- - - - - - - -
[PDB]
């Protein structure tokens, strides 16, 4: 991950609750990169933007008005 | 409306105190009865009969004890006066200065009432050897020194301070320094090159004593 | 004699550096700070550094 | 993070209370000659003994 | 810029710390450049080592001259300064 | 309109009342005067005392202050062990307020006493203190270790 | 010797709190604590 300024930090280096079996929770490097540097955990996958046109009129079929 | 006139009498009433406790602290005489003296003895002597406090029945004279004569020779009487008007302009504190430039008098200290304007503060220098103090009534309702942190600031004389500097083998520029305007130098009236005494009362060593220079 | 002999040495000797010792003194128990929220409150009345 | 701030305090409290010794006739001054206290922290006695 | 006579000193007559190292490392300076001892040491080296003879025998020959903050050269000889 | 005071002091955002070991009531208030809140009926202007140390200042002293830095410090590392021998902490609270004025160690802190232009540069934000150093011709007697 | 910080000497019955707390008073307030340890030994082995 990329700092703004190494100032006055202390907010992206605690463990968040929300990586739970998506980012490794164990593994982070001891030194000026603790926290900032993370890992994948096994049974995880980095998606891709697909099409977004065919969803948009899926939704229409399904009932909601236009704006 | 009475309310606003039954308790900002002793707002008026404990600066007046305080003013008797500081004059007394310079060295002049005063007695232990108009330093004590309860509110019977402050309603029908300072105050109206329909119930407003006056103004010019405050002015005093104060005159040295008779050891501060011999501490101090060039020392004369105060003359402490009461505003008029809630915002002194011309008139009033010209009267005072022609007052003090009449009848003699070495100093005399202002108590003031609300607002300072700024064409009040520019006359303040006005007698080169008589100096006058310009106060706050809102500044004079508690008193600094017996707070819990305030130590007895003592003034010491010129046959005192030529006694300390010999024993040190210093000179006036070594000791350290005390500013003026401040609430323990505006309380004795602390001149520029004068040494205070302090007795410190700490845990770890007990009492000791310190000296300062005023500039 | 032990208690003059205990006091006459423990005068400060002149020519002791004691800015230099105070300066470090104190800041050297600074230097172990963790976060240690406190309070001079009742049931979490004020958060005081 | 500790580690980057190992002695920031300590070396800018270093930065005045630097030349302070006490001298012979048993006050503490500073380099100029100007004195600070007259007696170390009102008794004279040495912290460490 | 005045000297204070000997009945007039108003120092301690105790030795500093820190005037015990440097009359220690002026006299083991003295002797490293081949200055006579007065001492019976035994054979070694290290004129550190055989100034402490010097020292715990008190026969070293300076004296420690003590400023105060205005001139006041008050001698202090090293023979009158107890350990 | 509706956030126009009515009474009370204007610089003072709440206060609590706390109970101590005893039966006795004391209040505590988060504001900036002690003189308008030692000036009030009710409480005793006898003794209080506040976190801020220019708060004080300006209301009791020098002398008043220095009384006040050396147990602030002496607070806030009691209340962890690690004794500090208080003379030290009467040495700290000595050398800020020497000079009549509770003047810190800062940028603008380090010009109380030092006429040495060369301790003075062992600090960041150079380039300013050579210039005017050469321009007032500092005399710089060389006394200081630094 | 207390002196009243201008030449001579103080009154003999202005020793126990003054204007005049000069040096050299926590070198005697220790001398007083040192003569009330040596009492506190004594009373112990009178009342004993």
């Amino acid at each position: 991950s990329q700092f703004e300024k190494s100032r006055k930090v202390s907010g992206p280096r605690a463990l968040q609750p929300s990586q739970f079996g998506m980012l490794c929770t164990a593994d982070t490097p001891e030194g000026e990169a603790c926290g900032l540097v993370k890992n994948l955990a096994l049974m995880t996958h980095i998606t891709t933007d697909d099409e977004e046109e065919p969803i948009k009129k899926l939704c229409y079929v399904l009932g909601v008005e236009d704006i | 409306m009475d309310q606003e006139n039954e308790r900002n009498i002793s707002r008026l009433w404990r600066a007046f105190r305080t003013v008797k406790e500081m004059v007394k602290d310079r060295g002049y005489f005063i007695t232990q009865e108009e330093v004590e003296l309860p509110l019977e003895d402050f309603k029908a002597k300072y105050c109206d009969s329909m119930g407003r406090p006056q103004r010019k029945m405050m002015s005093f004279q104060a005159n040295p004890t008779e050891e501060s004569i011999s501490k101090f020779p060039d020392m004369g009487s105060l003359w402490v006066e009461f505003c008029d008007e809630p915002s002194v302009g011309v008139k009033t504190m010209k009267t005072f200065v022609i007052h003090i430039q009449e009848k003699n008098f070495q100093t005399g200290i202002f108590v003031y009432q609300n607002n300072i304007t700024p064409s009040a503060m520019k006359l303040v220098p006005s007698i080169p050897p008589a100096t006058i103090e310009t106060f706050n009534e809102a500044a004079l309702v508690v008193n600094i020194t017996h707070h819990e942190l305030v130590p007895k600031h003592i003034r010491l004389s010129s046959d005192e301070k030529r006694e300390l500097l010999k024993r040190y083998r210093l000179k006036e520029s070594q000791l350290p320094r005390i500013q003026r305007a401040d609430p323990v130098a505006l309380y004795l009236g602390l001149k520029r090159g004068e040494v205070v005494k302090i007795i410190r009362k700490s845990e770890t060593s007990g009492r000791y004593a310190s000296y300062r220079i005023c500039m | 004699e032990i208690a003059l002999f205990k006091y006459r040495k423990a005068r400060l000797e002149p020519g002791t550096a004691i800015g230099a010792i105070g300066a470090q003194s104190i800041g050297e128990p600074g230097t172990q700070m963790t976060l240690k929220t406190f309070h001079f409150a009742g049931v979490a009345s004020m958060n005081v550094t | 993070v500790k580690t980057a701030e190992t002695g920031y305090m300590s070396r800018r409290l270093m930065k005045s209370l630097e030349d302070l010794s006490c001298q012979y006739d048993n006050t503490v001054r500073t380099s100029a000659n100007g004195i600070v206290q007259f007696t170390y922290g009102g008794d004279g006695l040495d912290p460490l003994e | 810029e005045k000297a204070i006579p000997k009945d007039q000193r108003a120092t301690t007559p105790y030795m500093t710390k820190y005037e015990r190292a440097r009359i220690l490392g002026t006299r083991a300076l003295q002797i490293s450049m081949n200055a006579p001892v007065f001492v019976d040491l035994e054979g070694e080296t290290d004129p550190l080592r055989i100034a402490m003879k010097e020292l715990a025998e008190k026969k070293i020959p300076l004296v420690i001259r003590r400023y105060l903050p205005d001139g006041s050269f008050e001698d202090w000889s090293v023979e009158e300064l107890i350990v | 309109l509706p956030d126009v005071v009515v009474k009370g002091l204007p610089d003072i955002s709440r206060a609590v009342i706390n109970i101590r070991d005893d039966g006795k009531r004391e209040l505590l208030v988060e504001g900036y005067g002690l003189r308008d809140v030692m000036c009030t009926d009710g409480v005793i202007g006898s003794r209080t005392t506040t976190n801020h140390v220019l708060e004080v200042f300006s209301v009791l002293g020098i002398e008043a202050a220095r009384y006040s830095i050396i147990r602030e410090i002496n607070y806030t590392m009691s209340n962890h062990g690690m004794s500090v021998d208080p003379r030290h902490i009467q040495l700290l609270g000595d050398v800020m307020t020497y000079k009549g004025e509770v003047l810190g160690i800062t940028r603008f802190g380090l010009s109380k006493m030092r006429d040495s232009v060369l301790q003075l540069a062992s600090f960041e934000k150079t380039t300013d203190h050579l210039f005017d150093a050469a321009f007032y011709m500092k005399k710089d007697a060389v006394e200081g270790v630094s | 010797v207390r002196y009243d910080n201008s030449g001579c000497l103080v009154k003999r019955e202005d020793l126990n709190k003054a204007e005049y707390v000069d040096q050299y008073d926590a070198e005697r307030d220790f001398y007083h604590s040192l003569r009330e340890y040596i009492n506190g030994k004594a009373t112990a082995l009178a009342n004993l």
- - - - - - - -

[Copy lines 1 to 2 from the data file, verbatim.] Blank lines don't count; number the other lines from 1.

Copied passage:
[PDB]
């Protein structure tokens, strides 16, 4: 991950609750990169933007008005 | 409306105190009865009969004890006066200065009432050897020194301070320094090159004593 | 004699550096700070550094 | 993070209370000659003994 | 810029710390450049080592001259300064 | 309109009342005067005392202050062990307020006493203190270790 | 010797709190604590 300024930090280096079996929770490097540097955990996958046109009129079929 | 006139009498009433406790602290005489003296003895002597406090029945004279004569020779009487008007302009504190430039008098200290304007503060220098103090009534309702942190600031004389500097083998520029305007130098009236005494009362060593220079 | 002999040495000797010792003194128990929220409150009345 | 701030305090409290010794006739001054206290922290006695 | 006579000193007559190292490392300076001892040491080296003879025998020959903050050269000889 | 005071002091955002070991009531208030809140009926202007140390200042002293830095410090590392021998902490609270004025160690802190232009540069934000150093011709007697 | 910080000497019955707390008073307030340890030994082995 990329700092703004190494100032006055202390907010992206605690463990968040929300990586739970998506980012490794164990593994982070001891030194000026603790926290900032993370890992994948096994049974995880980095998606891709697909099409977004065919969803948009899926939704229409399904009932909601236009704006 | 009475309310606003039954308790900002002793707002008026404990600066007046305080003013008797500081004059007394310079060295002049005063007695232990108009330093004590309860509110019977402050309603029908300072105050109206329909119930407003006056103004010019405050002015005093104060005159040295008779050891501060011999501490101090060039020392004369105060003359402490009461505003008029809630915002002194011309008139009033010209009267005072022609007052003090009449009848003699070495100093005399202002108590003031609300607002300072700024064409009040520019006359303040006005007698080169008589100096006058310009106060706050809102500044004079508690008193600094017996707070819990305030130590007895003592003034010491010129046959005192030529006694300390010999024993040190210093000179006036070594000791350290005390500013003026401040609430323990505006309380004795602390001149520029004068040494205070302090007795410190700490845990770890007990009492000791310190000296300062005023500039 | 032990208690003059205990006091006459423990005068400060002149020519002791004691800015230099105070300066470090104190800041050297600074230097172990963790976060240690406190309070001079009742049931979490004020958060005081 | 500790580690980057190992002695920031300590070396800018270093930065005045630097030349302070006490001298012979048993006050503490500073380099100029100007004195600070007259007696170390009102008794004279040495912290460490 | 005045000297204070000997009945007039108003120092301690105790030795500093820190005037015990440097009359220690002026006299083991003295002797490293081949200055006579007065001492019976035994054979070694290290004129550190055989100034402490010097020292715990008190026969070293300076004296420690003590400023105060205005001139006041008050001698202090090293023979009158107890350990 | 509706956030126009009515009474009370204007610089003072709440206060609590706390109970101590005893039966006795004391209040505590988060504001900036002690003189308008030692000036009030009710409480005793006898003794209080506040976190801020220019708060004080300006209301009791020098002398008043220095009384006040050396147990602030002496607070806030009691209340962890690690004794500090208080003379030290009467040495700290000595050398800020020497000079009549509770003047810190800062940028603008380090010009109380030092006429040495060369301790003075062992600090960041150079380039300013050579210039005017050469321009007032500092005399710089060389006394200081630094 | 207390002196009243201008030449001579103080009154003999202005020793126990003054204007005049000069040096050299926590070198005697220790001398007083040192003569009330040596009492506190004594009373112990009178009342004993």